H. Res. 327
IN THE HOUSE OF REPRESENTATIVES OF THE UNITED STATES
Expressing the sense of the Congress regarding China’s membership in the United Nations Human Rights Council (UNHRC).
Whereas the United States endorsed the Charter of the United Nations and the Universal Declaration of Human Rights, and is a party to the Convention Against Torture and the International Covenant on Civil and Political Rights, and recalling other relevant human rights instruments;
Whereas the People’s Republic of China has ratified or signed the Convention against Torture and other Cruel, Inhuman or Degrading Treatment or Punishment, and the International Covenant on Civil and Political Rights;
Whereas all Member States have an obligation to promote and protect human rights and fundamental freedoms and the duty to fulfill the obligations they have undertaken under the various international instruments in this field;
Whereas the People’s Republic of China has continually flouted its obligations under those instruments, such as its pervasive use of torture, extra-judicial execution, slave labor and routine refoulement of refugees from North Korea, despite the extreme likelihood that they will suffer torture and other inhuman treatment, in violation of China’s obligations as a signatory of the Convention Against Torture;
Whereas General Assembly resolution 60/251 of 15 March 2006, paragraph 8 states that the General Assembly may suspend the rights of membership in the UNHRC of any member of the Council that commits gross and systematic violations of human rights, which resolution manifests the incompatibility of such a United Nations member and membership on the UNHCR;
Whereas the Government of the People’s Republic of China continues to unlawfully imprison and abuse Nobel Peace Prize laureate Liu Xiaobo, and hold his wife Liu Xia under house arrest;
Whereas the People’s Republic of China has repeatedly “disappeared” and severely mistreated prominent human rights lawyer Gao Zhisheng, who went missing while in the custody of public security officials in February 2009, and now has imprisoned him;
Whereas the Government of the People’s Republic of China brutalized and imprisoned blind, human rights attorney Chen Guancheng, who is now living free in the United States only because of strong demands for his liberty by both the State Department and the Congress, and continues to abuse, incarcerate or prosecute his innocent relatives, such as his nephew Chen Kegui;
Whereas the Government of the People’s Republic of China imprisons, tortures, intimidates and harasses individuals of various faiths for peacefully practicing their chosen religion, including members of the Protestant and Catholic faiths, such as Ms. Yang Rongli, leader of a persecuted Protestant “house church,” who is serving an eight-year sentence for “assembling a mob,” and Uyghur religious leader Abdukerim Abduveli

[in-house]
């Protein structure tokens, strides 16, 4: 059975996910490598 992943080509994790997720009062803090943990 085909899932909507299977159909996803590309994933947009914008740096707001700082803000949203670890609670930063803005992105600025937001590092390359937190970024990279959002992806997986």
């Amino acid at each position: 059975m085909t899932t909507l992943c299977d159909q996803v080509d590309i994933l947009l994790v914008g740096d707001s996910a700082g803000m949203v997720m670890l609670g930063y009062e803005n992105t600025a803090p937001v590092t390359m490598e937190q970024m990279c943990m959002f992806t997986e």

Whereas the Government of the People’s Republic of China, in its campaign to “reform” practitioners of Falun Gong and entirely extinguish that religion systematically, uses long imprisonment, torture, and other inhumane treatment of practitioners and their family members, often resulting in death, “solely because of adherence to their personal beliefs,” as stated in the prior near unanimous 2010 House Resolution 605, including Cao Dong, who has been detained on four separate occasions for a total of some ten years, and has been tortured severely during that time; and Dr. Charles Lee, a United States citizen who was released after years of imprisonment and torture only because of pressure by United States officials and human rights groups.
Whereas the Government of the People’s Republic of China brutally represses the cultural, educational, linguistic and religious rights of ethnic minorities, using torture, beatings, imprisonment and inhumane treatment, as illustrated by its violent actions against Uyghurs, Mongols, such as Mr. Hada, who is still detained after serving a 15-year sentence and whose wife and son recently have been “disappeared,” and Tibetans, such as Tenzin Delek Rinpoche, a monk sentenced to life imprisonment, which persecution has, in the case of Tibetans, also induced numerous desperate monks to self-immolate;
Whereas the Government of the People’s Republic of China systematically denies its citizens freedom of expression and has incarcerated at least 24 Chinese journalists, including Uyghur journalist Gheyret Niyaz, who was sentenced to 15 years imprisonment for publishing articles and giving an interview criticizing Government persecution;
Whereas hundreds of thousands of Chinese dissidents and political prisoners have suffered from the Government of the People’s Republic of China’s use of illegal forms of detention, including prolonged isolation through house arrest without legal grounds, detention in unofficial “black prisons,” incarceration without medical basis in “psychiatric institutions,” and forced participation in brutal “reeducation programs;”
Whereas the State Department has designated the People’s Republic of China as a “Country of Particular Concern” in regard to human rights violations every single year since 1999, including its consistent reporting of such violations in China, and in special sections on Tibet, Hong Kong and Macau; the United States Commission on International Religious Freedom has continuously reported China’s systematic, ongoing and egregious violations of religious freedom; and the Congressional-Executive Commission on China has constantly found, and continues to find, systematic and gross violations of human rights by China;